Water quality in the Central Columbia Plateau of eastern Washington and western Idaho has been adversely affected by agriculture, especially in irrigated areas, according to the results of a five-year investigation by the U. S. Geological Survey (USGS). Some improvements, however, are noticeable, such as less sediment being washed into streams. (1998-04-22)

Agriculture and urban activities impact water quality in the South Platte River Basin
Although agriculture and urban activities have substantially affected water quality in several areas of the South Platte River Basin, concentrations of pesticides and volatile organic chemicals (VOCs), such as MTBE, are generally below levels of concern for human health, according to the results of a 5-year investigation of water quality by the U.S. Geological Survey. (1998-04-16)

Reduced Nutrients Still Cause Problems In The Neuse And Tar-Pamlico Rivers
Concentrations of phosphorus and nitrogen have generally declined since 1980 in streams draining into the Albemarle and Pamlico Sounds in North Carolina but remain high enough to cause water-quality problems in the Neuse and Tar-Pamlico Rivers, according to the results of a 5-year investigation by the U.S. Geological Survey (USGS). These findings are consistent with recent public concerns about Pfiesteria, fishkills, algal growths, and pollutants in these two river basins. (1998-04-16)

From The Home Front To The River Front, USGS Updates Water-Quality Information
Two U.S. Geological Survey water-quality studies in the Lower Susquehanna and Potomac River Basins found high levels of nitrate and high counts of bacteria in ground water from wells used for household supply in several rural areas. (1998-04-16)

Water Quality In Indiana's White River Basin Affected By Urban And Agricultural Activities
Water quality in the White River Basin is impacted by urban and agricultural activities, according to the results of a five-year investigation by the U.S. Geological Survey (USGS), Department of the Interior. (1998-04-08)

Nitrate Reductase: A Magical Enzyme?
Researchers at Michigan Tech are studying an enzyme that is being used to help clean up the environment and has great potential to be part of the solution to the global problem of excess nitrate and related nitrogen nutrients in water sources. (1998-03-09)

Government Should Limit Access To Explosives, Use Existing Detection Technologies To Avoid Bombings
Additives that improve detection of explosives before detonation or determine their origins after a blast are not yet practical enough for broad use in the United States, according to a new National Research Council report. Nor is there a practical method available to neutralize the explosive properties of ammonium nitrate, a commonly available fertilizer that was used in the 1995 Oklahoma City bombing. (1998-03-04)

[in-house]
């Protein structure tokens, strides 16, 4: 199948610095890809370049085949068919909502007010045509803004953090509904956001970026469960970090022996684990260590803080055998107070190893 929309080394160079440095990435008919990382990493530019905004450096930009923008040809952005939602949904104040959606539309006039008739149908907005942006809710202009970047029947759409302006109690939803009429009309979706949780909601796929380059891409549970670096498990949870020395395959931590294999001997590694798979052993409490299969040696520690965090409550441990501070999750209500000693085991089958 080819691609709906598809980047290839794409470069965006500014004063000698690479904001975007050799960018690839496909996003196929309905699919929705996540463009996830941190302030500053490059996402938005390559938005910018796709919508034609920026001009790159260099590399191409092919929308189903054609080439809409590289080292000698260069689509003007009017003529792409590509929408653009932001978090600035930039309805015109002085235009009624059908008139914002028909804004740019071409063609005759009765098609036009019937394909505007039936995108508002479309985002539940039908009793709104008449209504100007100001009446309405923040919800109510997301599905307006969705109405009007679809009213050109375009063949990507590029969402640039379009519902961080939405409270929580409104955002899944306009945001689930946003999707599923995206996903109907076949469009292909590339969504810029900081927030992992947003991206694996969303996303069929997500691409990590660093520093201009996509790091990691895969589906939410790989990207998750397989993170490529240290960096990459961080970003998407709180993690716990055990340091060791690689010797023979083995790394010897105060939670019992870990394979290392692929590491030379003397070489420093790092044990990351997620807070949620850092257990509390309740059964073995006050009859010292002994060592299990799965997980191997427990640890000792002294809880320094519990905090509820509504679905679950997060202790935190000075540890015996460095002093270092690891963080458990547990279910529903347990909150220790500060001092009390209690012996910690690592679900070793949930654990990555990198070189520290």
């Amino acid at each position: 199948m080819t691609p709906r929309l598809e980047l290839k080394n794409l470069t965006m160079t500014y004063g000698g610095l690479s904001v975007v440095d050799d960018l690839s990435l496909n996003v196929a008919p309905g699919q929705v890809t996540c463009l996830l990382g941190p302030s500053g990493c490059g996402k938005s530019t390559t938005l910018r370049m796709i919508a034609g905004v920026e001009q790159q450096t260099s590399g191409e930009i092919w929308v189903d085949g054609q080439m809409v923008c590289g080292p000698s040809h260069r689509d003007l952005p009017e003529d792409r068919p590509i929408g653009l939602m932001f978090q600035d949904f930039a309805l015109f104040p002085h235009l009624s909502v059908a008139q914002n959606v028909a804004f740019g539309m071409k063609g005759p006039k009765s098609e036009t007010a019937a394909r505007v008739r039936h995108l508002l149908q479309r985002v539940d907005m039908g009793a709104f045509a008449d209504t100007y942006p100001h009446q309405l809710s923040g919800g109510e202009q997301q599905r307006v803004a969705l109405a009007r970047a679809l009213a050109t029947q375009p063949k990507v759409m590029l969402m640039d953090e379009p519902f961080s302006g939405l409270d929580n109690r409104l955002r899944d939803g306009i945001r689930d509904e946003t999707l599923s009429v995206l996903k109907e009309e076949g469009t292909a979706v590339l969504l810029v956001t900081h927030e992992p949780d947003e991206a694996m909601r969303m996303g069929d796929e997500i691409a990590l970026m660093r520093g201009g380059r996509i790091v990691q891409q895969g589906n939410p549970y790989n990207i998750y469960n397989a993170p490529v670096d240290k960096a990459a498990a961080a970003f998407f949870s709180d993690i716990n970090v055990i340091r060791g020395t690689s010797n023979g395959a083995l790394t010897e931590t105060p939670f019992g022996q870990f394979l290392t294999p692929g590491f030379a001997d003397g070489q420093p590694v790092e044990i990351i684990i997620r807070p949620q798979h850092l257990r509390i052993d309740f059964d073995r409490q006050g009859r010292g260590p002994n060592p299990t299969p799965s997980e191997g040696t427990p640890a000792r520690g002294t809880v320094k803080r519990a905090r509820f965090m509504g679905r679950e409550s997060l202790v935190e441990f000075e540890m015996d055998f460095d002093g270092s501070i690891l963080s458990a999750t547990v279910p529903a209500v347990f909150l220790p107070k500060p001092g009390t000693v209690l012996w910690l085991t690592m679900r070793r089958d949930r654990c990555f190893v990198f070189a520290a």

Duke Professor's Cruise Data Suggest Antarctic Seas Are Major Carbon Dioxide Burial Site
A frigid summer cruise to the south polar ice pack's edge has convinced the expedition's chief scientist that the Antarctic region holds the key to how the world's oceans will affect global warming. (1998-02-10)

Virginia Tech Engineers Help Mother Nature Clean Up
Virginia Tech environmental engineers, working with the railroad, an Iowa tree company, and a consulting firm, are attempting to use Mother Nature to restore a site contaminated by a leaking creosote holding pond. More importantly, they hope the knowledge gained from this project will enhance the use of natural biological means to correct environmental problems. (1998-01-31)

New Ultrafine Metal Powder Production Process
Researchers at Penn State's Applied Research Laboratory (ARL) have developed a faster, cheaper and cleaner method of producing ultrafine metal powders, such as silver used in solder, dental fillings, circuit boards, high-speed photographic film and a host of other applications. (1997-10-31)

Basin Traps Air Pollution In Mexico City: International Study Has Implications For U.S. Cities
The first detailed measurements in Mexico City of pollutants such as peroxyacetal nitrate show concentrations similar to those that burned eyes and lungs in Los Angeles in the early 1970s, according to preliminary results of a field study conducted earlier this year. Peroxyacetal nitrate also is implicated in the production of ozone, another irritant that makes breathing difficult. The international study has implications for U.S. cities (1997-09-09)

CU-Boulder, Colorado Town Wrapping Up Pilot Drinking Water Treatment Project
The University of Colorado at Boulder and the town of Wiggins, Colo., are wrapping up a pilot project which shows a novel drinking-water treatment process that removes nitrates from groundwater is both efficient and cost effective. (1997-08-29)

Monsoons Of Arabian Sea Control Productivity And Carbon Export
Investigation of the oxygen and nutrient content of the Arabian Sea could help shed light on how monsoons influence ocean productivity and the carbon cycle, according to a Penn State oceanographer (1996-12-17)

World's Smallest Test Tubes Host Chemical Reaction
A team of researchers has carried out a chemical reaction in what may be the world's smallest set of test tubes: carbon nanotubes with inside diameters of less than ten nanometers and lengths of just one micron. The work, reported in the December 13 issue of the journal Science, could have applications in microelectronics and other fields in which extremely small structures would allow production of new nanoscale devices (1996-12-16)

Nitrogen And Global Warming
Nitrogen from air pollution is unlikely to moderate the greenhouse effect, according to researchers at the universities of Minnesota and Toronto. Studies on prairie grasses showed that medium and high rates of nitrogen addition caused loss of species diversity and lowered carbon storage capacity (1996-12-06)

No Such Luck: Nitrogen From Air Pollution Unlikely to Moderate Global Warming
Modern society pollutes the air not only with carbon dioxide, but also with large amounts of nitrogen-containing compounds released by the burning of fossil fuels and the use of fertilizers. Scientists had hoped that this extra nitrogen would spur the growth of plants and that the plants, in turn, would absorb some of the extra carbon dioxide in the atmosphere to moderate global warming (1996-12-05)